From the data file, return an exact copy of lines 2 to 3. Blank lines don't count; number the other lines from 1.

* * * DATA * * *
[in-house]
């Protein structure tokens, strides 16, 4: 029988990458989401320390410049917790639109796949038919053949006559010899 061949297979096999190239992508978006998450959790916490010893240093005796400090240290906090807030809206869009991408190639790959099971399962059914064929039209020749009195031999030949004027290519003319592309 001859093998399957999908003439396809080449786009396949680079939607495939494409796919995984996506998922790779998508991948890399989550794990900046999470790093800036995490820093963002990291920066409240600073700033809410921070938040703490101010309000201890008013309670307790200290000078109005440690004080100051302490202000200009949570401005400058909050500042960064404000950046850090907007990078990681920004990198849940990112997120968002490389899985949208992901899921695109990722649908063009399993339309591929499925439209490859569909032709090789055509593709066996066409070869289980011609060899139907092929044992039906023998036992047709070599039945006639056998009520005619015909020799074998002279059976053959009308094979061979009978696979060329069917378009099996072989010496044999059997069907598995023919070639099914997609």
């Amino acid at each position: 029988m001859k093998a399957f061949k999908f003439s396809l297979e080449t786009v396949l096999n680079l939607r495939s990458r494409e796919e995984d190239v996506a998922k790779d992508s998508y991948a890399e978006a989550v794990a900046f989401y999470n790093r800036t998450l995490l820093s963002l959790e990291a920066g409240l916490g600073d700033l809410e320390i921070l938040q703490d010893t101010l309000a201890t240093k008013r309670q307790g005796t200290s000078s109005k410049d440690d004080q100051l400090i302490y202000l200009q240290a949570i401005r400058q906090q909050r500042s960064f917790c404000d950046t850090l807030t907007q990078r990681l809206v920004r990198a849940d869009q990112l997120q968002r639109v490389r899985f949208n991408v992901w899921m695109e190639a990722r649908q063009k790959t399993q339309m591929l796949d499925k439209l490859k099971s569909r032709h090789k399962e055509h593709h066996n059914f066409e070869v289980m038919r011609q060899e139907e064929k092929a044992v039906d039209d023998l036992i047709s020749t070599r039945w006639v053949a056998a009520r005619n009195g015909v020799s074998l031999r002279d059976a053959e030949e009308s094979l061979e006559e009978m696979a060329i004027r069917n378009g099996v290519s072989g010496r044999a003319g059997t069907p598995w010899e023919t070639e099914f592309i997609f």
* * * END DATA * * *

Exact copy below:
């Protein structure tokens, strides 16, 4: 029988990458989401320390410049917790639109796949038919053949006559010899 061949297979096999190239992508978006998450959790916490010893240093005796400090240290906090807030809206869009991408190639790959099971399962059914064929039209020749009195031999030949004027290519003319592309 001859093998399957999908003439396809080449786009396949680079939607495939494409796919995984996506998922790779998508991948890399989550794990900046999470790093800036995490820093963002990291920066409240600073700033809410921070938040703490101010309000201890008013309670307790200290000078109005440690004080100051302490202000200009949570401005400058909050500042960064404000950046850090907007990078990681920004990198849940990112997120968002490389899985949208992901899921695109990722649908063009399993339309591929499925439209490859569909032709090789055509593709066996066409070869289980011609060899139907092929044992039906023998036992047709070599039945006639056998009520005619015909020799074998002279059976053959009308094979061979009978696979060329069917378009099996072989010496044999059997069907598995023919070639099914997609």
């Amino acid at each position: 029988m001859k093998a399957f061949k999908f003439s396809l297979e080449t786009v396949l096999n680079l939607r495939s990458r494409e796919e995984d190239v996506a998922k790779d992508s998508y991948a890399e978006a989550v794990a900046f989401y999470n790093r800036t998450l995490l820093s963002l959790e990291a920066g409240l916490g600073d700033l809410e320390i921070l938040q703490d010893t101010l309000a201890t240093k008013r309670q307790g005796t200290s000078s109005k410049d440690d004080q100051l400090i302490y202000l200009q240290a949570i401005r400058q906090q909050r500042s960064f917790c404000d950046t850090l807030t907007q990078r990681l809206v920004r990198a849940d869009q990112l997120q968002r639109v490389r899985f949208n991408v992901w899921m695109e190639a990722r649908q063009k790959t399993q339309m591929l796949d499925k439209l490859k099971s569909r032709h090789k399962e055509h593709h066996n059914f066409e070869v289980m038919r011609q060899e139907e064929k092929a044992v039906d039209d023998l036992i047709s020749t070599r039945w006639v053949a056998a009520r005619n009195g015909v020799s074998l031999r002279d059976a053959e030949e009308s094979l061979e006559e009978m696979a060329i004027r069917n378009g099996v290519s072989g010496r044999a003319g059997t069907p598995w010899e023919t070639e099914f592309i997609f």